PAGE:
a lot about her, but sometimes you just

want a random drunk hookup,” Carringer


Cannon said she does not think

there is a specific marker, but instead

two people should engage in sex

whenever they are ready.

“For me personally it’s when the

Alice Spring 2017 [19]

time is right in the moment,” Cannon

said. “I just think it is a feeling.”

Casey James, 20, agreed. She said

she thinks it is important to be emotionally

ready and self-assured, but

communication is key and both people

need to be in the right mindset. Sex is

not just another physical aspect of a

relationship, although it

can create an emotional

connection between

two people that was not

previously present.

“It can be both physical

and emotional,”

Nick Carringer said.

“It depends on the person

and situation. Good

sex is an emotional


While “good” sex differs

for everyone, the

physical aspect remains

the same. Cannon points

out that whether you

want to or not, “you look

at that person differently

after you have been physical with

them.” She said she does think it creates

an emotional connection because

it’s extremely intimate.

James agreed with Cannon’s remark,

mentioning, “I think it creates

an emotional connection because

it’s you exposed; it’s the rawest form

of yourself.”

[20] Alice Spring 2017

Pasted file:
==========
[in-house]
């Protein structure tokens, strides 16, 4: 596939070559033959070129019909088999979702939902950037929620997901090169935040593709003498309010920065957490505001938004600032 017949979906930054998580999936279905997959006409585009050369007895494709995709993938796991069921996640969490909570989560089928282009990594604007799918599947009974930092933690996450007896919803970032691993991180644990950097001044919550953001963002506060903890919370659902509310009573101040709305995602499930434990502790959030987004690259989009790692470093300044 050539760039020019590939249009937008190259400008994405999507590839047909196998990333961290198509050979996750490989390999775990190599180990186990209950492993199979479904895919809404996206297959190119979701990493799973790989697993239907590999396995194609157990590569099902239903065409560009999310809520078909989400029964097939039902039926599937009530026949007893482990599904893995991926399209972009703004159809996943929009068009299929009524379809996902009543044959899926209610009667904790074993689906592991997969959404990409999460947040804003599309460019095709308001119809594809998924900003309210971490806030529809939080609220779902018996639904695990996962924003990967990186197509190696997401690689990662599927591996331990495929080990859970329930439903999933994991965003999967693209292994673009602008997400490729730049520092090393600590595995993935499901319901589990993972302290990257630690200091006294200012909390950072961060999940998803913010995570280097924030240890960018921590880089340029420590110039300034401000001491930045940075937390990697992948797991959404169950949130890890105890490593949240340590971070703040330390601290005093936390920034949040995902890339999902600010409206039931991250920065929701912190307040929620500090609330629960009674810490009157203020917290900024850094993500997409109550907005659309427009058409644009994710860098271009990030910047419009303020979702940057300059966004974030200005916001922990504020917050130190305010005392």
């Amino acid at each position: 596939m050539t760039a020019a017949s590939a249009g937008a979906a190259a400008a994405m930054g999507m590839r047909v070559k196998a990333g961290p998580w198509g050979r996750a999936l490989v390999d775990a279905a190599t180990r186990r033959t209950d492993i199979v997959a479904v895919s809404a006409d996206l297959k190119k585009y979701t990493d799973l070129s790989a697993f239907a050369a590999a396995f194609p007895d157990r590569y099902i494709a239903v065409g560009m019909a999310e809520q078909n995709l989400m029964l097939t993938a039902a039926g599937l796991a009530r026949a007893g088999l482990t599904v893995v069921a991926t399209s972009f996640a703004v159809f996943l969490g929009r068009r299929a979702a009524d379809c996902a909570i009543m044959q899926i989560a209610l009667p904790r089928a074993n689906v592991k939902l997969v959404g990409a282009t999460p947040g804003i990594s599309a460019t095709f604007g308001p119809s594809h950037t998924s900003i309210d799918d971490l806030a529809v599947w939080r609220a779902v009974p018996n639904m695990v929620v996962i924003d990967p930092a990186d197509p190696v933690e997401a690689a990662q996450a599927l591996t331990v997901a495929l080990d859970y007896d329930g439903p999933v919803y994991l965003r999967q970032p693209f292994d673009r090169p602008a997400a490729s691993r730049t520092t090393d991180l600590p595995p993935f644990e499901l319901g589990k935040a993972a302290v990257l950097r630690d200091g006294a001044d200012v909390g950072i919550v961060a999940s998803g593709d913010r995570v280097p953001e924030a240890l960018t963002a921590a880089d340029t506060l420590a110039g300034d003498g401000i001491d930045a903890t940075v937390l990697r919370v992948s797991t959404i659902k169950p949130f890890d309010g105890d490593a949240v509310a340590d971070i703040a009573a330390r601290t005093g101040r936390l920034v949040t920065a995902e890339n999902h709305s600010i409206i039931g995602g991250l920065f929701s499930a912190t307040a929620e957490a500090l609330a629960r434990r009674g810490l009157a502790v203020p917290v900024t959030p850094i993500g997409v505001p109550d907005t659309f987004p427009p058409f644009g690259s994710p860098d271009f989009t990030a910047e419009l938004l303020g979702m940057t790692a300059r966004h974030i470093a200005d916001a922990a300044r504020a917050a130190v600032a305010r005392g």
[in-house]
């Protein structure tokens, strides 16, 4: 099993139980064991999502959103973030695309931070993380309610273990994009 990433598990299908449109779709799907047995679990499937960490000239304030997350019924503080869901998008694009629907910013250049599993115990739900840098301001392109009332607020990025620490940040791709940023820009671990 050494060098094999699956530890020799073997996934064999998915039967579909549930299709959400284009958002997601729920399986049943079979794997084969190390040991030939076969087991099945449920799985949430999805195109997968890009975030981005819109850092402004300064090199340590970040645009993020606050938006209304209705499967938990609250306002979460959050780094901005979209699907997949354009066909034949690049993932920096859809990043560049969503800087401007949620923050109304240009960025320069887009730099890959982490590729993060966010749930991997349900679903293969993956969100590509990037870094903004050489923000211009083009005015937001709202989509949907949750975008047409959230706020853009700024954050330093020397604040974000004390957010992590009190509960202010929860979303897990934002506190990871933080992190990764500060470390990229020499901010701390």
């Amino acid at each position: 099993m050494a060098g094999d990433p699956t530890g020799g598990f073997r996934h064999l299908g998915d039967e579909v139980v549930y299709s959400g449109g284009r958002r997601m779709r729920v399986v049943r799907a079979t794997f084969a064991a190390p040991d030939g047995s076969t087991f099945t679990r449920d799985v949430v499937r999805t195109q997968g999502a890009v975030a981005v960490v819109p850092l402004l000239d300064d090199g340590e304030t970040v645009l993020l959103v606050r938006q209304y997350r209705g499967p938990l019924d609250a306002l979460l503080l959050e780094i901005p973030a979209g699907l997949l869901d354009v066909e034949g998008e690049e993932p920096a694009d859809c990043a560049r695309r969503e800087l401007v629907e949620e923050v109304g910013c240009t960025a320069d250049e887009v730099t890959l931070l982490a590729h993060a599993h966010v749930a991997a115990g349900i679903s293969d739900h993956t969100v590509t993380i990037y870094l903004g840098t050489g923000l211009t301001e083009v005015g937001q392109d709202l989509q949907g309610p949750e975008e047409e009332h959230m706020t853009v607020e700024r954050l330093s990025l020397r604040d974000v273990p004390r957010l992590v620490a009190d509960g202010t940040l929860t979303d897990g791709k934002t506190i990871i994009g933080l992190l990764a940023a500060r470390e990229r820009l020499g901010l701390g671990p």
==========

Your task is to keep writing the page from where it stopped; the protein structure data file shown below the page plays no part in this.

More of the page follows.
With a flood of emotions running

through your head and trying to make

sure the hookup goes perfectly, sexually

transmitted diseases and testing

often go unmentioned. Cannon said

she probably would not ask them to

be tested or say, “You have to go get

one,” but she may ask if they have ever

“I think it creates

an emotional connection


it’s you exposed;

it’s the rawest

form of yourself.”

previously had an STD. James agreed

she wouldn’t ask if it was a hookup,

but made an exception when it comes

to her boyfriend.

“I would ask how many girls he

has slept with; try to make it casual,”

she said.

Although girls and guys often view

sex differently, they did agree on exclusivity.

If two people are consistently

hooking up exclusively, but have yet to

put a label on what they have, it often

leaves room for confusion. It goes

back to James’ earlier statement —

“communication is key.”

“I would expect to be dating in the

near future, or at least commitment,”

she said. “If you’re hooking

up without feelings,

you would be hooking up

with other people.”

Cannon held those

same thoughts. “I’m

probably thinking it will

turn into an actual relationship,

if we are both

just hooking up with

each other there’s obviously

a reason for that.”

Carringer was not

sure where he thought it

may go after that, but he

does believe, “you can’t

be mad if you haven’t

talked about it yet.”

Whether if it is in the

moment, or a special night that was

planned out by two people engaging in

sex for the first time, there is no right

or wrong way to go about it. Just make

your intentions clear about what you

expect and do not feel pressured to feel

a certain way. Every person sees sex

for something different and values it in

their own way. *



hours in


By Allison Cohen